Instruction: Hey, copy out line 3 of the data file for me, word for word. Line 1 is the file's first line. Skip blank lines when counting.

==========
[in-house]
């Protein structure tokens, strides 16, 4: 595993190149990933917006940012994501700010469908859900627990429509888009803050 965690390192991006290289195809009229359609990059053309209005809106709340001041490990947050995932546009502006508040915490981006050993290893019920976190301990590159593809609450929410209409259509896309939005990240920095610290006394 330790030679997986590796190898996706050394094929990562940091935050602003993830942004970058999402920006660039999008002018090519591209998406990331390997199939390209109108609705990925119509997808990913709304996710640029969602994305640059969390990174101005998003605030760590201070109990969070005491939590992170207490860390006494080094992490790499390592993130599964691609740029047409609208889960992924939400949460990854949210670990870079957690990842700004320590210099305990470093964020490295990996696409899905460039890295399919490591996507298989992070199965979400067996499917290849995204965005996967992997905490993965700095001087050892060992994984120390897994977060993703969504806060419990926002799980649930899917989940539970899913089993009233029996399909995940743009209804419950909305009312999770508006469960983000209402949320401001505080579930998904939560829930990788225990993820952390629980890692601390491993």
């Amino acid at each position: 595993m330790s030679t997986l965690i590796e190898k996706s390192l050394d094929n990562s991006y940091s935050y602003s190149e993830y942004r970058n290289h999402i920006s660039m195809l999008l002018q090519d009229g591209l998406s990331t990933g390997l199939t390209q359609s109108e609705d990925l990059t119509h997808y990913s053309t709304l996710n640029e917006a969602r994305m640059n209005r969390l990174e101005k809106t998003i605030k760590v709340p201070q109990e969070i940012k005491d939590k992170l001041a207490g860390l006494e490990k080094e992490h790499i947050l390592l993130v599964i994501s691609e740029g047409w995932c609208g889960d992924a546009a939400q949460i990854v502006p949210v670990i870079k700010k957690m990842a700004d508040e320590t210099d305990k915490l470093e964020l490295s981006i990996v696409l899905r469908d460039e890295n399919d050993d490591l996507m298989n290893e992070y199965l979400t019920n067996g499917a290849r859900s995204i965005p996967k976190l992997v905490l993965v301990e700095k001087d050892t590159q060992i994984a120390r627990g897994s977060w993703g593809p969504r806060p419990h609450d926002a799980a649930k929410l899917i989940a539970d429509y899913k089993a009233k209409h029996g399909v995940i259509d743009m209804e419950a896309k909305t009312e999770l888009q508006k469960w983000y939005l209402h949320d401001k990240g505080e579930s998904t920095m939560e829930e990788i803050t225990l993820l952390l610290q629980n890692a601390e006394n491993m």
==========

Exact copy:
């Amino acid at each position: 595993m330790s030679t997986l965690i590796e190898k996706s390192l050394d094929n990562s991006y940091s935050y602003s190149e993830y942004r970058n290289h999402i920006s660039m195809l999008l002018q090519d009229g591209l998406s990331t990933g390997l199939t390209q359609s109108e609705d990925l990059t119509h997808y990913s053309t709304l996710n640029e917006a969602r994305m640059n209005r969390l990174e101005k809106t998003i605030k760590v709340p201070q109990e969070i940012k005491d939590k992170l001041a207490g860390l006494e490990k080094e992490h790499i947050l390592l993130v599964i994501s691609e740029g047409w995932c609208g889960d992924a546009a939400q949460i990854v502006p949210v670990i870079k700010k957690m990842a700004d508040e320590t210099d305990k915490l470093e964020l490295s981006i990996v696409l899905r469908d460039e890295n399919d050993d490591l996507m298989n290893e992070y199965l979400t019920n067996g499917a290849r859900s995204i965005p996967k976190l992997v905490l993965v301990e700095k001087d050892t590159q060992i994984a120390r627990g897994s977060w993703g593809p969504r806060p419990h609450d926002a799980a649930k929410l899917i989940a539970d429509y899913k089993a009233k209409h029996g399909v995940i259509d743009m209804e419950a896309k909305t009312e999770l888009q508006k469960w983000y939005l209402h949320d401001k990240g505080e579930s998904t920095m939560e829930e990788i803050t225990l993820l952390l610290q629980n890692a601390e006394n491993m």